Snyder’s defense key to A&M’s big win
COLLEGE STATION, TEXAS — It might not be a marriage made in heaven, but it might be a marriage made in hell for SEC teams.
When Kevin Sumlin took his high-powered offense to Texas A&M, he knew he needed a strong defense as well to compete in the SEC. As the head coach at Houston, Sumlin went up against then-Marshall head coach Mark Snyder who is well known for his defensive wizardry.
Sumlin lured Snyder away from South Florida to take a similar position as defensive coordinator at A&M.
The two worked their magic last Saturday in a stunning 29-24 upset at No. 1-ranked Alabama.
“Kevin and I work together well. We talked about it. We always said if we could put this offense and defense together, we’d have something,” said Snyder who also was co-defensive coordinator at Ohio State during their 2002 national championship season.
The Aggies are 8-2 including 5-2 in the SEC Eastern Division, one game back of Alabama. They lost 20-17 to Florida in the first game of the season and fell 24-19 to LSU three weeks ago.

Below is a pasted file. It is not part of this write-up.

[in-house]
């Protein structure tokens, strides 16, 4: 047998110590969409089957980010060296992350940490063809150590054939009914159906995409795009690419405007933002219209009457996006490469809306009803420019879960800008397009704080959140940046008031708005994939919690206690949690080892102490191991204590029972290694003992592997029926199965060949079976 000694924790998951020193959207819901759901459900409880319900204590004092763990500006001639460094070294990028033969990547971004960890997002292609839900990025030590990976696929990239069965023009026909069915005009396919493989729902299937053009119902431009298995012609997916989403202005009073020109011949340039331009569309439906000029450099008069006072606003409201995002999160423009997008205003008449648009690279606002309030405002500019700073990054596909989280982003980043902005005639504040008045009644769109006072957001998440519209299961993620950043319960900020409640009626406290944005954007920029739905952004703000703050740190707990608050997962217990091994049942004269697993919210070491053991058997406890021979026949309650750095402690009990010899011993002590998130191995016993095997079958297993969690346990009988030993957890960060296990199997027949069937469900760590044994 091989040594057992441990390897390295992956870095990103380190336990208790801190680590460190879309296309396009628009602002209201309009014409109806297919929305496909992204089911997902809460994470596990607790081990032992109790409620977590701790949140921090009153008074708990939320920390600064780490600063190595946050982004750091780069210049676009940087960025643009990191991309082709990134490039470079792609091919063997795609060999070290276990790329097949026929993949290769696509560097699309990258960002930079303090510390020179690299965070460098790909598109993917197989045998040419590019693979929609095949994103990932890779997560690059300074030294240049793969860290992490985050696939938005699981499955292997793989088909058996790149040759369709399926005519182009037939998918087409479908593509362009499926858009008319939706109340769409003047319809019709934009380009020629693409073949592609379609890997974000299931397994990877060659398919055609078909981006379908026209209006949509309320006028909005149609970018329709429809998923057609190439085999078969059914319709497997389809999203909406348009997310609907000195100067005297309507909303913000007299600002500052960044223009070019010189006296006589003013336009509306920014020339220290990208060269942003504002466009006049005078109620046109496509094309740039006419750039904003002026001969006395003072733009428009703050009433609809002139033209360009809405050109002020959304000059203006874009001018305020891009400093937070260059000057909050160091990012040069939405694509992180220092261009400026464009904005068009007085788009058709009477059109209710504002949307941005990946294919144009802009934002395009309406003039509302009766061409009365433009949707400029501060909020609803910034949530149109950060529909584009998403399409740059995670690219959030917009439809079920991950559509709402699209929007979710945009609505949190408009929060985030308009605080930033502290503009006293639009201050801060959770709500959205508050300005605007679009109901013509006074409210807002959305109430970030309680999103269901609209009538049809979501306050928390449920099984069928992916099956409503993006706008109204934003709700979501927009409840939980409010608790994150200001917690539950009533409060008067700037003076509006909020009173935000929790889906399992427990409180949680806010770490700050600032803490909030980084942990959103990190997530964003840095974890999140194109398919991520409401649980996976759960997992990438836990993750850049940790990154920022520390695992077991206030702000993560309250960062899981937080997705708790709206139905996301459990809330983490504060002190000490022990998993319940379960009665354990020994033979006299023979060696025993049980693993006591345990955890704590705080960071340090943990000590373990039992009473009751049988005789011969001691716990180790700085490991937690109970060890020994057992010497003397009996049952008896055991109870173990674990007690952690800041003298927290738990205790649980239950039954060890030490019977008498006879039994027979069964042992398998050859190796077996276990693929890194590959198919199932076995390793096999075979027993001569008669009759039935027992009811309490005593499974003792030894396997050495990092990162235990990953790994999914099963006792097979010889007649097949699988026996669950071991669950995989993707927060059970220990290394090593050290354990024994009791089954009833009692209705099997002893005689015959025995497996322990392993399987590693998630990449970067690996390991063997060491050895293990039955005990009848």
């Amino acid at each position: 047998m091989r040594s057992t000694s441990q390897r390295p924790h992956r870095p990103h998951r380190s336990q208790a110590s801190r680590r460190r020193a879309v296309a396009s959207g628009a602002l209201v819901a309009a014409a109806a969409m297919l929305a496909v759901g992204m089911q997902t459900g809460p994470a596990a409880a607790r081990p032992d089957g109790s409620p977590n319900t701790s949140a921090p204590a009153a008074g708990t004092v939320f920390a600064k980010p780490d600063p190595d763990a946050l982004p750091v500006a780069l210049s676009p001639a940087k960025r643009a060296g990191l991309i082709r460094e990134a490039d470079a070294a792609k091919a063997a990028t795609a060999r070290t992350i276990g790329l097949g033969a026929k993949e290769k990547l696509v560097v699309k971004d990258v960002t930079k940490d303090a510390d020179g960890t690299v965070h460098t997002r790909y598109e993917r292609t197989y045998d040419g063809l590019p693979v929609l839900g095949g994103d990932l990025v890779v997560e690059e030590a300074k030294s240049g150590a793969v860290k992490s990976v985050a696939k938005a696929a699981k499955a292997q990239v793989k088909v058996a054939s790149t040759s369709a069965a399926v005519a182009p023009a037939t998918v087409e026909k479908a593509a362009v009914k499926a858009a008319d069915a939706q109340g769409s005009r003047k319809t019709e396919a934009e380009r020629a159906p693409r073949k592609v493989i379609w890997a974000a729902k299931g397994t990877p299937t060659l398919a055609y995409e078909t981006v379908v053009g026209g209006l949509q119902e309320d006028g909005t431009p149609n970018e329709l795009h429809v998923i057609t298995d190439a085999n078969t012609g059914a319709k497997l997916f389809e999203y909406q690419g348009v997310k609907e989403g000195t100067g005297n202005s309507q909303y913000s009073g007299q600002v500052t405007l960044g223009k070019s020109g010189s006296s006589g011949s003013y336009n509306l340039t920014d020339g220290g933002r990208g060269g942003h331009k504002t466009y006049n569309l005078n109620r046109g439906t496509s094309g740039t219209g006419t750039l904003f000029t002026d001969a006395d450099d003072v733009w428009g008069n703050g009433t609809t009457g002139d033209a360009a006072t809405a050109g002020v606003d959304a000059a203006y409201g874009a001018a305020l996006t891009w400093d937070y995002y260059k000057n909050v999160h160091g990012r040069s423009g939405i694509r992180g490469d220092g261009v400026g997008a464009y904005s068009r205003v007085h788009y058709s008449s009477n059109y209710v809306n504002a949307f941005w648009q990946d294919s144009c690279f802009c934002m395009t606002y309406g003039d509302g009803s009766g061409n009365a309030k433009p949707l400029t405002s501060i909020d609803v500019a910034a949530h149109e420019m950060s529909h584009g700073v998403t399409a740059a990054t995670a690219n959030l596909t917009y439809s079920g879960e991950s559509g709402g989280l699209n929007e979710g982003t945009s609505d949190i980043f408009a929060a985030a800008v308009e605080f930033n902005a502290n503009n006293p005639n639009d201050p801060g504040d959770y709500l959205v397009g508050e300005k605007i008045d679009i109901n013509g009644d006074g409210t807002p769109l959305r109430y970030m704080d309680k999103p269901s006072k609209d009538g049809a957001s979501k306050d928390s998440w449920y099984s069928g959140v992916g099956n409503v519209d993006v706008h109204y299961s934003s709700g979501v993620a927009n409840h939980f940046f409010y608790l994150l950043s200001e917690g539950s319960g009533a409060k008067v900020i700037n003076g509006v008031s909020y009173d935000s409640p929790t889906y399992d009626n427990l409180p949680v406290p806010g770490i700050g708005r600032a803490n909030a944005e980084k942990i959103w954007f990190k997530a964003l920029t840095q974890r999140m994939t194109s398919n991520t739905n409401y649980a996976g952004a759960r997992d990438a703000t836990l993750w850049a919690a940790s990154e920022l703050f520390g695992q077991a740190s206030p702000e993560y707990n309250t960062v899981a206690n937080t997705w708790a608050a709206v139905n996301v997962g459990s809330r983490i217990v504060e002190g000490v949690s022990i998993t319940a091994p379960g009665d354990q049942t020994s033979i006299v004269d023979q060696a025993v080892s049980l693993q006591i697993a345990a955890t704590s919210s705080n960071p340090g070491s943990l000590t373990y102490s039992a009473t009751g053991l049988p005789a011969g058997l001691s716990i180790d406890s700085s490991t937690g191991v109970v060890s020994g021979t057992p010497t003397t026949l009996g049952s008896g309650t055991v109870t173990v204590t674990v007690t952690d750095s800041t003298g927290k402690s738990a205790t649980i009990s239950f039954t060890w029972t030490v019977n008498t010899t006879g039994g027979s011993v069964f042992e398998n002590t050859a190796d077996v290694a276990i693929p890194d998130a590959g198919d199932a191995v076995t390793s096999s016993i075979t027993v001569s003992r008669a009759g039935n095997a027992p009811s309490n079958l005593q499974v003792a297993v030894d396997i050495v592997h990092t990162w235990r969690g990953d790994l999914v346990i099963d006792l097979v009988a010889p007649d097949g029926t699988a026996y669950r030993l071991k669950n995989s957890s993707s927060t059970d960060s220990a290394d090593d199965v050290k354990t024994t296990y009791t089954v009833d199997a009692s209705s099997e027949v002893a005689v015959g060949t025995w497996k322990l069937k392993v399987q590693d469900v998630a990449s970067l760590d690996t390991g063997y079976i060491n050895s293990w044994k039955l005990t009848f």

“We’re a work in progress,” said Snyder. “It took all spring and all (fall) camp to get everyone familiar with the system. We started slow but we’re playing at a high level now. They’re understanding the defense. They’re only going to get better.
The win over Alabama has brought the national media to the A&M campus hungering for more information about the program and freshman quarterback Johnny Manziel, a.k.a. Johnny Football.
Snyder said the win and all the attention will help springboard the program.
“We’re branding right now,” said Snyder. “We’re red hot. All the national media has beedn calling and coming in here.”
Snyder was an All-Ohio quarterback for the Ironton Fighting Tigers and helped the team to a Division III state runner-up in 1982. He later played safety at Marshall where he earned Division I-AA All-American honors when he set a school record with 10 interceptions in one season.
Before the Alabama game, Snyder drew on the words on former Ironton head football coach Bob Lutz and assistant Mike Burcham.
“I told the team that big-time players make big-time plays in big-time games. I remember coach Lutz and coach Burcham saying that and I’ve never forgotten it,” said Snyder.
Moving the College Station, Texas, was Snyder’s third home in four years. However, he said his wife, the former Beth Molter, and daughters Chelsea, Lindsay and Shaylee are enjoying their new home.
“It’s been good here. The family has adjusted well. It has a very homelike feeling. The girls have really adjusted,” said Snyder.